As mentioned in an update to this post, a group of philosophers posted an open letter, dated November 1, 2023, under the heading “Philosophy for Palestine.”
As of the time of this post, the letter has 127 signatories.
We are a group of philosophy professors in North America, Latin America, and Europe writing to publicly and unequivocally express our solidarity with the Palestinian people and to denounce the ongoing and rapidly escalating massacre being committed in Gaza by Israel and with the full financial, material, and ideological support of our own governments.
We do not claim any unique authority—moral, intellectual, or otherwise—on the basis of our being philosophers. However, our discipline has made admirable strides recently in confronting philosophy’s historically exclusionary practices and in engaging directly with pressing and urgent injustices. To this end, we call on our colleagues in philosophy to join us in overcoming complicity and silence.
As we write, bombs have killed over 8,500 people in Gaza. By the time you read this, that number will have risen. Thousands more are trapped under rubble. For over three weeks, a siege of the territory has cut off food, water, medicine, fuel, and electricity. A million inhabitants of northern Gaza have been ordered to flee their homes amid airstrikes and in advance of an ongoing ground invasion with nowhere safe to go. Talk of a second nakba is chilling, yet apt. People of conscience have an obligation to speak out against these atrocities. This is not a difficult step to take; what is far more difficult for us is to turn away in silence and complicity from an unfolding genocide.
The whole letter is here.
On November 4th, philosopher and political theorist Seyla Benhabib (Yale) posted a response to the letter, explaining why she cannot endorse it. She writes:
My objection to your letter is that it sees the conflict in Israel-Palestine through the lens of “settler-colonialism” alone, and elevates Hamas’s atrocities of October 7, 2023 to an act of legitimate resistance against an occupying force. By construing the Israel-Palestine conflict through the lens of settler-colonialism, you elide the historical evolution of both peoples…
There is no sense of history in your statement nor any sense of the tragedies that befell these peoples, and the many missed moments when another future seemed possible. Although you refer to “the conditions that produce violence,” you do not mention that Yitzhak Rabin was killed by a Jewish extremist and Anwar Sadat, after his visit to Israel, was killed by a member of the Muslim Brotherhood, the ideological progenitor of Hamas.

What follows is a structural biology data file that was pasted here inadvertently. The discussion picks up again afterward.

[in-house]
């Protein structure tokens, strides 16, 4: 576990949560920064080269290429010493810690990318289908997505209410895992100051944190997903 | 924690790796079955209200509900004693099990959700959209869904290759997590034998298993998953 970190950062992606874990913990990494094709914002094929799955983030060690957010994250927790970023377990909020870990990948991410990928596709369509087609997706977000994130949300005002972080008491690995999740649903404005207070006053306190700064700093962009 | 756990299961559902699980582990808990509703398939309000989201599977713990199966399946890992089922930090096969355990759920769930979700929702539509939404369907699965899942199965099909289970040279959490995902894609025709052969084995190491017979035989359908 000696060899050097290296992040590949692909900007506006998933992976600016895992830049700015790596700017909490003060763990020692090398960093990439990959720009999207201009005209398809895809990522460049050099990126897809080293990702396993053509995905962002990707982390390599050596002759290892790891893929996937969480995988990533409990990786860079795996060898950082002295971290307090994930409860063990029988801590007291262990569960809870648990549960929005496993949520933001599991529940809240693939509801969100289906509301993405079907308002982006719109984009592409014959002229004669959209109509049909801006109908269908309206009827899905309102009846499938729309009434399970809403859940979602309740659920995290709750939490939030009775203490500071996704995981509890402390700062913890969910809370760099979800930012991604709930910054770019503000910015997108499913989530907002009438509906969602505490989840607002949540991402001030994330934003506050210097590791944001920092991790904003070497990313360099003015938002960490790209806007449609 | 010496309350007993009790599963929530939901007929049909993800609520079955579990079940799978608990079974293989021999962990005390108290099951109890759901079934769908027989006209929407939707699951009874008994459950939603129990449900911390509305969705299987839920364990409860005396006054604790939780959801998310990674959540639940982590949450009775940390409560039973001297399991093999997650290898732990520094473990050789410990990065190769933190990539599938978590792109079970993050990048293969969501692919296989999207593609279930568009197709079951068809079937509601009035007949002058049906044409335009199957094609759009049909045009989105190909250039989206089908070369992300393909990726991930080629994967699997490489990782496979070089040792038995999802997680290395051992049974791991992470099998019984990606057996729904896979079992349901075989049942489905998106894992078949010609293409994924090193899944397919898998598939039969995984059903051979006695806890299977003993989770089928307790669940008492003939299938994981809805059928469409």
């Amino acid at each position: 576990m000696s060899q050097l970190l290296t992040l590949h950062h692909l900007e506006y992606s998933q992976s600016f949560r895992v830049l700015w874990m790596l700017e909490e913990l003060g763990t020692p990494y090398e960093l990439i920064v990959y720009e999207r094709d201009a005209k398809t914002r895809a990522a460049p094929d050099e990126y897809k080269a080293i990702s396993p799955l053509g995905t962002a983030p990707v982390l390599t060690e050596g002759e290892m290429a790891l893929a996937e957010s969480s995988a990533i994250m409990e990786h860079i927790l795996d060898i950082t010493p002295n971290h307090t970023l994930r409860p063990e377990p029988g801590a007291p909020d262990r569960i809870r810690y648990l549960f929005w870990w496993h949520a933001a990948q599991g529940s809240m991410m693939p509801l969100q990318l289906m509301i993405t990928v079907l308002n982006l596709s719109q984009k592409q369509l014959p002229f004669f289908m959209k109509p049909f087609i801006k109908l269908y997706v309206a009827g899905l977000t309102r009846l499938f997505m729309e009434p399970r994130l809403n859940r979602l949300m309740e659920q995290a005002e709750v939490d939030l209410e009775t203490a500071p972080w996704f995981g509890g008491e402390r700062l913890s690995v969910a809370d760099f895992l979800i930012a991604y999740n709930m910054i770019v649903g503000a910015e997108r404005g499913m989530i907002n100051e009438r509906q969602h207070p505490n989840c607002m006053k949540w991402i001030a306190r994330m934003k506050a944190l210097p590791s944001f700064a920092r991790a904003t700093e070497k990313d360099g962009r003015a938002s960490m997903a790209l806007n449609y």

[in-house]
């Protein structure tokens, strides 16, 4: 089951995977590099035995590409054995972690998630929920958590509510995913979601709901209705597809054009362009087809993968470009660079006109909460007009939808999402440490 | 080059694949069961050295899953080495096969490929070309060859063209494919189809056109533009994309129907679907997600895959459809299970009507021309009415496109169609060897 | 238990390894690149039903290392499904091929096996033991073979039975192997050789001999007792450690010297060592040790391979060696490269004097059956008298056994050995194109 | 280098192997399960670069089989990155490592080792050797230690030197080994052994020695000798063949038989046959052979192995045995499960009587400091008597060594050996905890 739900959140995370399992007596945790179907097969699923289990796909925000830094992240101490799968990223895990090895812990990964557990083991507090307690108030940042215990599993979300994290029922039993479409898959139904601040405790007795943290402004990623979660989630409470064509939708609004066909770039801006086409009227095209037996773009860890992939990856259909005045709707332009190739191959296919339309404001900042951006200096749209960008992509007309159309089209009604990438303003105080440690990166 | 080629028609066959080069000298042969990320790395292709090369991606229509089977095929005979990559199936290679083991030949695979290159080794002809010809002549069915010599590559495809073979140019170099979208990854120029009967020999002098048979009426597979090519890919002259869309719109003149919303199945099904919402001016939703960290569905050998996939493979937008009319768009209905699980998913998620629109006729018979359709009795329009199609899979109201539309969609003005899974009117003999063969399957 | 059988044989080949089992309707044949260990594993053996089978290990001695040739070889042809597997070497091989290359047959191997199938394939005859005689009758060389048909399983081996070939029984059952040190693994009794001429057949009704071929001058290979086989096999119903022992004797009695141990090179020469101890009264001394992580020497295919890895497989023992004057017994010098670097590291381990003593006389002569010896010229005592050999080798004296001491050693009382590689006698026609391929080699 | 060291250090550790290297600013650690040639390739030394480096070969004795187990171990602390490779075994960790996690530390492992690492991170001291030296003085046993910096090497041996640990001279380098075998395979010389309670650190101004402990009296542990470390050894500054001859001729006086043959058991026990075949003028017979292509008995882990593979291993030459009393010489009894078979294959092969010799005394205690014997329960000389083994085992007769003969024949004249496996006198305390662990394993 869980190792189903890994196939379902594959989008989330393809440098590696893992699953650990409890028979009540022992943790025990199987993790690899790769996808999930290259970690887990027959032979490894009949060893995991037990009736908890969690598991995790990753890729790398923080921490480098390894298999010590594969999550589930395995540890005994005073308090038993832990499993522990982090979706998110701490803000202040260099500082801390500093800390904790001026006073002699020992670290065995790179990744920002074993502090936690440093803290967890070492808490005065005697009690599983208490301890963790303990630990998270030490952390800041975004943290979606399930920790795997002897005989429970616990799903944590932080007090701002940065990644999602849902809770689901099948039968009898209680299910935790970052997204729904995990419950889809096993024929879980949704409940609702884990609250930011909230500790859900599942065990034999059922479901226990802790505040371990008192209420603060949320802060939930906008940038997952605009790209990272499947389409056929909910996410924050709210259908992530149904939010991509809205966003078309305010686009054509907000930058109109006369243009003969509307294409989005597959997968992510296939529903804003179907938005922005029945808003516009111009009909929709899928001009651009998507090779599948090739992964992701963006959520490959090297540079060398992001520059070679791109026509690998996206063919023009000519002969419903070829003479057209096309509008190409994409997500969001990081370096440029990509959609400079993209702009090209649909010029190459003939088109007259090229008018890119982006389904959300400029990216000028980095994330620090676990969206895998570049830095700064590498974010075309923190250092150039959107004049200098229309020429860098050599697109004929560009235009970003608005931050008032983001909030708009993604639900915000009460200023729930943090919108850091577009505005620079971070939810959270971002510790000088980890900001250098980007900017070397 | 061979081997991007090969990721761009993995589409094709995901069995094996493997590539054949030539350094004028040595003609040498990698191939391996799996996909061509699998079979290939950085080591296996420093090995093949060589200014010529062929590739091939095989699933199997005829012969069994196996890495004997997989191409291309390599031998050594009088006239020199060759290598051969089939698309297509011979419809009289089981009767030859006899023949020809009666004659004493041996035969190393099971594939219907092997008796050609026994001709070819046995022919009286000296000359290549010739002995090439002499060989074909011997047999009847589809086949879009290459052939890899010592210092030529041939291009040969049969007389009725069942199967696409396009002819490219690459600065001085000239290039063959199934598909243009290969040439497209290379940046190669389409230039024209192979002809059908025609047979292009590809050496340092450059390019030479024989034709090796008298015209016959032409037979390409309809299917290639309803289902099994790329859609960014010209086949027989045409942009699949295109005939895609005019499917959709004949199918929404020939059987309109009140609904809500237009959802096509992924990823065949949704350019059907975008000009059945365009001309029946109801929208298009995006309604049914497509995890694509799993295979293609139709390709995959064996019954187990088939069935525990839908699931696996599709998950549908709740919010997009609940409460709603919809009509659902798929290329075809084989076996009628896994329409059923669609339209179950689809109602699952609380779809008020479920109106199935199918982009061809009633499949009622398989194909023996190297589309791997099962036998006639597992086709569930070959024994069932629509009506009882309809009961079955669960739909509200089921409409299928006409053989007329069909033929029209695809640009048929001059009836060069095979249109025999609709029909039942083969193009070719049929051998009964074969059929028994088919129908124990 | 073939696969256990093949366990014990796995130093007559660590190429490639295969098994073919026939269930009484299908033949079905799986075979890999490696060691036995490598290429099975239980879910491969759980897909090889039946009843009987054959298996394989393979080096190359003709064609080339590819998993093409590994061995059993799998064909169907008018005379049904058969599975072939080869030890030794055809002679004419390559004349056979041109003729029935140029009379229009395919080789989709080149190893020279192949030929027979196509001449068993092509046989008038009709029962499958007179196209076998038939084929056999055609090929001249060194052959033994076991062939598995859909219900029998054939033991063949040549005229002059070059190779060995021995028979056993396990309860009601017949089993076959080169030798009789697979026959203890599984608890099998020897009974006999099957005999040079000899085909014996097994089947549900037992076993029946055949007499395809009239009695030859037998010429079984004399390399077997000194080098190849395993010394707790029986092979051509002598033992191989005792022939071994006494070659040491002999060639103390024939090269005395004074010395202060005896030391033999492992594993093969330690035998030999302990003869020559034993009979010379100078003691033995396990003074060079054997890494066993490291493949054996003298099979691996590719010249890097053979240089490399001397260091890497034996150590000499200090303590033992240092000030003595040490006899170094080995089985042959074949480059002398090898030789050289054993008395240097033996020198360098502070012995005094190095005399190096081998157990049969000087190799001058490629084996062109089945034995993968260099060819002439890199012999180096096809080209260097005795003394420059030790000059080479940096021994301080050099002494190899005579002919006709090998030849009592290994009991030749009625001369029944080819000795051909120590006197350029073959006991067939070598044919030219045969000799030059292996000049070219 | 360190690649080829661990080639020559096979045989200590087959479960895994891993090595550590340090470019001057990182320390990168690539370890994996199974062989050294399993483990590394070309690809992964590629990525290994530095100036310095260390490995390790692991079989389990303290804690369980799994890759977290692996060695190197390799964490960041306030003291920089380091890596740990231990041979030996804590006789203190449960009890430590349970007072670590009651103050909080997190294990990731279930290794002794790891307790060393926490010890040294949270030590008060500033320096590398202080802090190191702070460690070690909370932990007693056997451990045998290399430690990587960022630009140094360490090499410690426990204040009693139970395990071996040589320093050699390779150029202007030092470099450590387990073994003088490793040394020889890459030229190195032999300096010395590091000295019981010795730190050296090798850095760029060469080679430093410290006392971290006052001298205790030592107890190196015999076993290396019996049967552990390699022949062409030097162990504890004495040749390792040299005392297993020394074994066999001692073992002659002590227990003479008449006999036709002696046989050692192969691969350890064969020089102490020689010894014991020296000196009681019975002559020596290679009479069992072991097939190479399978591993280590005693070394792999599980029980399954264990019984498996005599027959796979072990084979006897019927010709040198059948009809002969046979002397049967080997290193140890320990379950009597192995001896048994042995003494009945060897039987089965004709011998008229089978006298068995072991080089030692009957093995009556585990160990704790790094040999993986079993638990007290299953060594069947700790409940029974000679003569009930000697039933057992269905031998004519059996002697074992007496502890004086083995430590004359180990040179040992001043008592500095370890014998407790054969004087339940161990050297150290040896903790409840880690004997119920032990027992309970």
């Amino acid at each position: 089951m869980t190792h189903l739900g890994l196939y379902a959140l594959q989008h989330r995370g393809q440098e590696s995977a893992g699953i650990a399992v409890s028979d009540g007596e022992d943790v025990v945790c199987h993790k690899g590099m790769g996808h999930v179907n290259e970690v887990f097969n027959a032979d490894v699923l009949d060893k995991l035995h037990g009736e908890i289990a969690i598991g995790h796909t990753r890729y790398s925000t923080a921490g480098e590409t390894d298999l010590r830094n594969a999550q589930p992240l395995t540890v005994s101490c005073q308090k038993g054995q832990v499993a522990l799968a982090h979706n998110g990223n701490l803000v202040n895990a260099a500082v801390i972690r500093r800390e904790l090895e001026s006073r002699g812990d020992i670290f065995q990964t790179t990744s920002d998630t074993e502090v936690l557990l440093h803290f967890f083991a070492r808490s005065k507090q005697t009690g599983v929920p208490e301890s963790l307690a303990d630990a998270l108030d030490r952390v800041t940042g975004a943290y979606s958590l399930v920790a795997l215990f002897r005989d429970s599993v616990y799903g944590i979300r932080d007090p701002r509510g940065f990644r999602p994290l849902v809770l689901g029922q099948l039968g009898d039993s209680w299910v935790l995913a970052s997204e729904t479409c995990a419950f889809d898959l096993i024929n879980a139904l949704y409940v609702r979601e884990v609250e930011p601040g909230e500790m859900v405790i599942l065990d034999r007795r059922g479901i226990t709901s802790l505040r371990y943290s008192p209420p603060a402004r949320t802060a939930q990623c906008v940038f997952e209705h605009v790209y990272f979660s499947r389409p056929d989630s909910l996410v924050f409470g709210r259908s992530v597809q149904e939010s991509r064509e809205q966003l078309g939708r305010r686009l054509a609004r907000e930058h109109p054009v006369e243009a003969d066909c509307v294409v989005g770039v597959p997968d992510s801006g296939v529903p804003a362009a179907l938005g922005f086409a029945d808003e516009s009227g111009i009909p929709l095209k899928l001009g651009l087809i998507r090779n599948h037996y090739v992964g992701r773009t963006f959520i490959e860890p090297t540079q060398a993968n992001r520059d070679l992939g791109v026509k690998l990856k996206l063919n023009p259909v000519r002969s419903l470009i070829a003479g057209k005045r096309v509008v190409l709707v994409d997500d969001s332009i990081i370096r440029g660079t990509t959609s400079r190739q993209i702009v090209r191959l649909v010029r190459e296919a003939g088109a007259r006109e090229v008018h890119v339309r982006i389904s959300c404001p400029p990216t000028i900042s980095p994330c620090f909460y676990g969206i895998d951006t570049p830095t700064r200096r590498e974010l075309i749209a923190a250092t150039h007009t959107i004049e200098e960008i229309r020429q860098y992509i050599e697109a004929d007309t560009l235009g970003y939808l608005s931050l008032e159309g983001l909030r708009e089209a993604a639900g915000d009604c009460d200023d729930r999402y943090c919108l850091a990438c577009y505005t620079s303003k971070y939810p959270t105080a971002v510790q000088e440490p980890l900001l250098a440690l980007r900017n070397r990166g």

You write: “the people of Gaza have urged allies worldwide to exert pressure on their governments to demand an immediate ceasefire. But they have been clear that this should — this must — be the beginning and not the end of collective action for liberation.” In endorsing these demands, you also endorse Hamas’s position as the supposed vanguard of the Palestinian “liberation struggle.” This is a colossal mistake. Hamas is a nihilistic organization which treats the civilian population of Gaza as its hostage. The leader of the organization, Ismail Hanniye, sits in a luxury hotel in Qatar, while children on the streets of Gaza die. Yes, as Amnesty International has said, “Gaza is the largest open-air prison in the world,” but this is also due to the fact that Hamas is an exterminationist organization, whose Charter endorses the destruction of the State of Israel. You also implicitly seem to support this when you write that, “If there is to be justice and peace, the siege of Gaza must be lifted; the occupation must end, and the rights must be respected of all people currently living between the Jordan River and the Mediterranean, as well as those of Palestinian refugees in exile.” Amen to that! but do you see Hamas a political organization dedicated to “respecting the rights of all people currently living between the Jordan River and the Mediterranean”? This defies history and logic. Hamas is dedicated to the destruction of the State of Israel; I do not support that. Do you? What moral or political logic is guiding your reasoning here?
Her full response is here.
(Thanks to several readers for bringing these to my attention.)
UPDATE (11/21/23): Muhammad Ali Khalidi (CUNY) responds to Benhabib here.